Your Dog is Vomiting – Could it be Pancreatitis?

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“Your Dog is Vomiting – Could it be Pancreatitis?”

Contributed by Dr. Melissa Brookshire, DVM

Your Dog is Vomiting – Could it be Pancreatitis?

The pancreas is a small organ that sits nestled between bowel loops of the upper small intestine. This small, spongy organ is responsible for helping with digestion, especially of fats, and also for insulin secretion (blood sugar regulation). The pancreas is cantankerous and can easily be irritated.

 What is pancreatitis?

Acute pancreatitis is a potentially life-threatening illness. Pancreatitis simply means inflammation of the pancreas. This means that something has caused the white blood cells of the body to start gathering in the pancreas. These white blood cells trigger reactions within the cells of the pancreas, producing substances that cause even more irritation, causing more white blood cells to come in to help clean things up. It sounds like a vicious cycle because it is.

 What are the symptoms of pancreatitis?

Severe vomiting is typical of pancreatitis. The vomiting often occurs numerous times and dogs with pancreatitis can rarely even hold water down. The abdomen (belly) is typically very tender so your dog may pace, pant, whine or simply act uncomfortable.

 How will your vet diagnose pancreatitis?

Your veterinarian will likely have a good idea that your dog could have pancreatitis based on the symptoms. To confirm that the vomiting and abdominal pain is not being caused by something like a bowel obstruction, your veterinarian may take x-rays or even do an ultrasound. Bloodwork should be run as well. Even though a dog with pancreatitis may or may not have elevated pancreatic enzymes (amylase and lipase), there can be other changes on the labs that would indicate the severity of the pancreatitis. This is important in helping your vet to determine how aggressively your dog needs to be treated.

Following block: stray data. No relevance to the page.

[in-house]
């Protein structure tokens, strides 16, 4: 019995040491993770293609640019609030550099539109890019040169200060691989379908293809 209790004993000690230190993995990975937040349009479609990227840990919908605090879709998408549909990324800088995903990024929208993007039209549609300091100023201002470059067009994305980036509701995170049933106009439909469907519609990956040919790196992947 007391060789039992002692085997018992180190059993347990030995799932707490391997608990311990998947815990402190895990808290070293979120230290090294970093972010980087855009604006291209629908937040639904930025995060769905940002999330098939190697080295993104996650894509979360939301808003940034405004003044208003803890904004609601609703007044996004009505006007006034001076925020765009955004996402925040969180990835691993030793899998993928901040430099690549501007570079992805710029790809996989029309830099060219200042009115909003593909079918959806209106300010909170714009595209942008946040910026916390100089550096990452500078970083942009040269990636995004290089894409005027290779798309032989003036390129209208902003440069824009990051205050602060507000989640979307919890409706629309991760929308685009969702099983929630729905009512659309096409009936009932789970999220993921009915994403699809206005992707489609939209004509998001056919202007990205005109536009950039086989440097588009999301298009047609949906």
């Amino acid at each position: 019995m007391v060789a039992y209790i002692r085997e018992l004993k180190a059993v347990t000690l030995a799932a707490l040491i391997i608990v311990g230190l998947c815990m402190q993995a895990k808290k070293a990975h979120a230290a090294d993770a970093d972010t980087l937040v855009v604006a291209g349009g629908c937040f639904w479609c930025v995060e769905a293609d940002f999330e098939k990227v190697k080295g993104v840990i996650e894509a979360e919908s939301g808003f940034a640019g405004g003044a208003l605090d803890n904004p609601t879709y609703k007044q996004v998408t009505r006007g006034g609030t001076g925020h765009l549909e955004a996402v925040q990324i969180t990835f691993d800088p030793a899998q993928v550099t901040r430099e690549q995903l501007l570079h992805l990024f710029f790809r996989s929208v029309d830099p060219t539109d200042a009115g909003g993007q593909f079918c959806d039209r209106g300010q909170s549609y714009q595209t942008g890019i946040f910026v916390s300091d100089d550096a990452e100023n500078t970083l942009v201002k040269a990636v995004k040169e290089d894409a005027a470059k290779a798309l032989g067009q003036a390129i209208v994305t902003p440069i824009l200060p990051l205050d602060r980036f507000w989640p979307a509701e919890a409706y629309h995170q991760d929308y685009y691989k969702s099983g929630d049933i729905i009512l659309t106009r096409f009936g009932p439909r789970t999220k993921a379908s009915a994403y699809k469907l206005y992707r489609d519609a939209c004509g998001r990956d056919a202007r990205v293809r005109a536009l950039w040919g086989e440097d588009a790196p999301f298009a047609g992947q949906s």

What causes pancreatitis?

The most common identified causes of pancreatitis are eating high fat treats, table scraps, or rummaging through leftovers. A dog that has been given a steak bone or has snuck some butter or cheese off the counter is a prime candidate for pancreatitis. Sometimes, there is not any identifiable cause, which can be very frustrating to a pet owner. Once a dog has suffered an episode of pancreatitis, he is more likely to suffer a recurrence.

Certain breeds of dogs, such as Miniature Schnauzers and some terrier breeds, seem to be more susceptible to pancreatitis.

How is pancreatitis treated?

Early veterinary treatment is vital. Hospital care is critical to help the patient recover from the pancreatitis. Intravenous fluids, antibiotics, and pain medications help alleviate the symptoms of the disease.

When the pancreas is inflamed, nothing can be given orally, not even water or medication. Anything that enters the stomach can further aggravate the already aggravated pancreas. Extended hospital stays are not unusual and some pets may even need feeding tubes inserted directly into their intestines if the pancreas remains inflamed.

Some pets will suffer from chronic pancreatitis, with frequent flare-ups. These may not necessarily be triggered by consumption of a new food, but could occur without an explanation. These pets may develop diabetes because the pancreas becomes so damaged that it does not make enough insulin.

 How is pancreatitis prevented?

After recovery, a highly digestible, low fat diet is usually recommended. High fat treats should be avoided and a consistent high quality, low fat diet is suggested. Some veterinarians believe that supplements of antioxidants such as vitamin C, vitamin E, and selenium might help prevent future episodes of pancreatitis.

 When to call your veterinarian

If your pet vomits more than several times over a 24 hour period and acts lethargic or painful, it is important to contact your veterinarian right away. Dogs with pancreatitis are very sick and need immediate diagnosis and treatment.